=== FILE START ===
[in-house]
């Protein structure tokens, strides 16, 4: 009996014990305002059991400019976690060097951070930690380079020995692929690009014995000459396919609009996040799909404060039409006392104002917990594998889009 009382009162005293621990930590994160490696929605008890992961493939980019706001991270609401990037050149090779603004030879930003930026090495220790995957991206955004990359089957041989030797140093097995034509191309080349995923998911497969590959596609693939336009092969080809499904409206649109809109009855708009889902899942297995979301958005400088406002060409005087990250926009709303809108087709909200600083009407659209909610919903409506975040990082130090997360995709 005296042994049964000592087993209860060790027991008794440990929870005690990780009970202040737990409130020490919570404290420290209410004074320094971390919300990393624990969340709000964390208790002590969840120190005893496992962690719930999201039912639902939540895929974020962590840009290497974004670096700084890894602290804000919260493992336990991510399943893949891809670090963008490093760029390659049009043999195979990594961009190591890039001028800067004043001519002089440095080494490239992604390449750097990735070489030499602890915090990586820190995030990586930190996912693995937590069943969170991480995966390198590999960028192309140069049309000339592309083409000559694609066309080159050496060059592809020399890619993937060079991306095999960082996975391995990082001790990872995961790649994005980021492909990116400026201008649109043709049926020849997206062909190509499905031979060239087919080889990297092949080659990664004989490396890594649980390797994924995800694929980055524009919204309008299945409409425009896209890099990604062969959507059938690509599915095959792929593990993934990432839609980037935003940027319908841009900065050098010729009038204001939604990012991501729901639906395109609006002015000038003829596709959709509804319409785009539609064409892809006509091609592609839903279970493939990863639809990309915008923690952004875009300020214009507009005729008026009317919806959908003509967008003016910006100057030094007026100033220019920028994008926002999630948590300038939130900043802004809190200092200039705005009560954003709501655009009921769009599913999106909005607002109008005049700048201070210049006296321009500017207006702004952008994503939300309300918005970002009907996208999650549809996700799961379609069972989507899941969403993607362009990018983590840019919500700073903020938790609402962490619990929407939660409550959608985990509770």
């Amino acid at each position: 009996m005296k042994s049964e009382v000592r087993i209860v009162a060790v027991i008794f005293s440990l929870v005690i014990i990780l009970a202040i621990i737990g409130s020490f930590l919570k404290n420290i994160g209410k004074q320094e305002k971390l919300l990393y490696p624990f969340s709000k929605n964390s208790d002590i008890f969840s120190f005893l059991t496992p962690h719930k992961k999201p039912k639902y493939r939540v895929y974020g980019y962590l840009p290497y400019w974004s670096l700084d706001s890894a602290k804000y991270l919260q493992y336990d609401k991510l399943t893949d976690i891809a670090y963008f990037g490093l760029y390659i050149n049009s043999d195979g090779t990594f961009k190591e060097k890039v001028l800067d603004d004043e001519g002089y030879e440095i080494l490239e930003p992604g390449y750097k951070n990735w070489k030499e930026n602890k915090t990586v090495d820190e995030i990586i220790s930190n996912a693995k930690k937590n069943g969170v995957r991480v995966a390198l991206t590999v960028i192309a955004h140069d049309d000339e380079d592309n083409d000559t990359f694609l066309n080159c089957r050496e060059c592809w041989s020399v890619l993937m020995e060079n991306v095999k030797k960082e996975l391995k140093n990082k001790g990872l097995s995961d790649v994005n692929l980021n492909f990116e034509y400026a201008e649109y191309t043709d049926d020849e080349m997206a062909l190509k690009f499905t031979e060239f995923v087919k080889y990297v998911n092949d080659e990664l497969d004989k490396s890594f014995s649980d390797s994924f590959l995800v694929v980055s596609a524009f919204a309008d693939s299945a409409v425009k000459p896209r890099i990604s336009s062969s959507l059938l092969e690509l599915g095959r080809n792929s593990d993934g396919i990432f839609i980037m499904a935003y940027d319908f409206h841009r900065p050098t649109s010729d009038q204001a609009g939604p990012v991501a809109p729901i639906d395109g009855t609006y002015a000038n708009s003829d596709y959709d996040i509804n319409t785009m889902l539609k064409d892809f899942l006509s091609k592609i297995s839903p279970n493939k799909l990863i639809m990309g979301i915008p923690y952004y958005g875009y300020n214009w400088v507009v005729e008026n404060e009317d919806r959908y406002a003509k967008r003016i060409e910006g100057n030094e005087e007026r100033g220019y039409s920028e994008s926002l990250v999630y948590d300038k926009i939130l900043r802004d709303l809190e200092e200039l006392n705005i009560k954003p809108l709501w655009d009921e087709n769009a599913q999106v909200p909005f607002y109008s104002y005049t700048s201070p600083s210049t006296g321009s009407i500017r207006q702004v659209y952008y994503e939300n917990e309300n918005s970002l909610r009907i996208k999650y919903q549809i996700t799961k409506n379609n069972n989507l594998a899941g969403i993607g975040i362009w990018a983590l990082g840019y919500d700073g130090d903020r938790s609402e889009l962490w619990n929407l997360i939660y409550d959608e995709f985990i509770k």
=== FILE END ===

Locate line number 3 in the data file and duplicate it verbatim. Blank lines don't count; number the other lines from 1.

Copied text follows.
């Amino acid at each position: 009996m005296k042994s049964e009382v000592r087993i209860v009162a060790v027991i008794f005293s440990l929870v005690i014990i990780l009970a202040i621990i737990g409130s020490f930590l919570k404290n420290i994160g209410k004074q320094e305002k971390l919300l990393y490696p624990f969340s709000k929605n964390s208790d002590i008890f969840s120190f005893l059991t496992p962690h719930k992961k999201p039912k639902y493939r939540v895929y974020g980019y962590l840009p290497y400019w974004s670096l700084d706001s890894a602290k804000y991270l919260q493992y336990d609401k991510l399943t893949d976690i891809a670090y963008f990037g490093l760029y390659i050149n049009s043999d195979g090779t990594f961009k190591e060097k890039v001028l800067d603004d004043e001519g002089y030879e440095i080494l490239e930003p992604g390449y750097k951070n990735w070489k030499e930026n602890k915090t990586v090495d820190e995030i990586i220790s930190n996912a693995k930690k937590n069943g969170v995957r991480v995966a390198l991206t590999v960028i192309a955004h140069d049309d000339e380079d592309n083409d000559t990359f694609l066309n080159c089957r050496e060059c592809w041989s020399v890619l993937m020995e060079n991306v095999k030797k960082e996975l391995k140093n990082k001790g990872l097995s995961d790649v994005n692929l980021n492909f990116e034509y400026a201008e649109y191309t043709d049926d020849e080349m997206a062909l190509k690009f499905t031979e060239f995923v087919k080889y990297v998911n092949d080659e990664l497969d004989k490396s890594f014995s649980d390797s994924f590959l995800v694929v980055s596609a524009f919204a309008d693939s299945a409409v425009k000459p896209r890099i990604s336009s062969s959507l059938l092969e690509l599915g095959r080809n792929s593990d993934g396919i990432f839609i980037m499904a935003y940027d319908f409206h841009r900065p050098t649109s010729d009038q204001a609009g939604p990012v991501a809109p729901i639906d395109g009855t609006y002015a000038n708009s003829d596709y959709d996040i509804n319409t785009m889902l539609k064409d892809f899942l006509s091609k592609i297995s839903p279970n493939k799909l990863i639809m990309g979301i915008p923690y952004y958005g875009y300020n214009w400088v507009v005729e008026n404060e009317d919806r959908y406002a003509k967008r003016i060409e910006g100057n030094e005087e007026r100033g220019y039409s920028e994008s926002l990250v999630y948590d300038k926009i939130l900043r802004d709303l809190e200092e200039l006392n705005i009560k954003p809108l709501w655009d009921e087709n769009a599913q999106v909200p909005f607002y109008s104002y005049t700048s201070p600083s210049t006296g321009s009407i500017r207006q702004v659209y952008y994503e939300n917990e309300n918005s970002l909610r009907i996208k999650y919903q549809i996700t799961k409506n379609n069972n989507l594998a899941g969403i993607g975040i362009w990018a983590l990082g840019y919500d700073g130090d903020r938790s609402e889009l962490w619990n929407l997360i939660y409550d959608e995709f985990i509770k």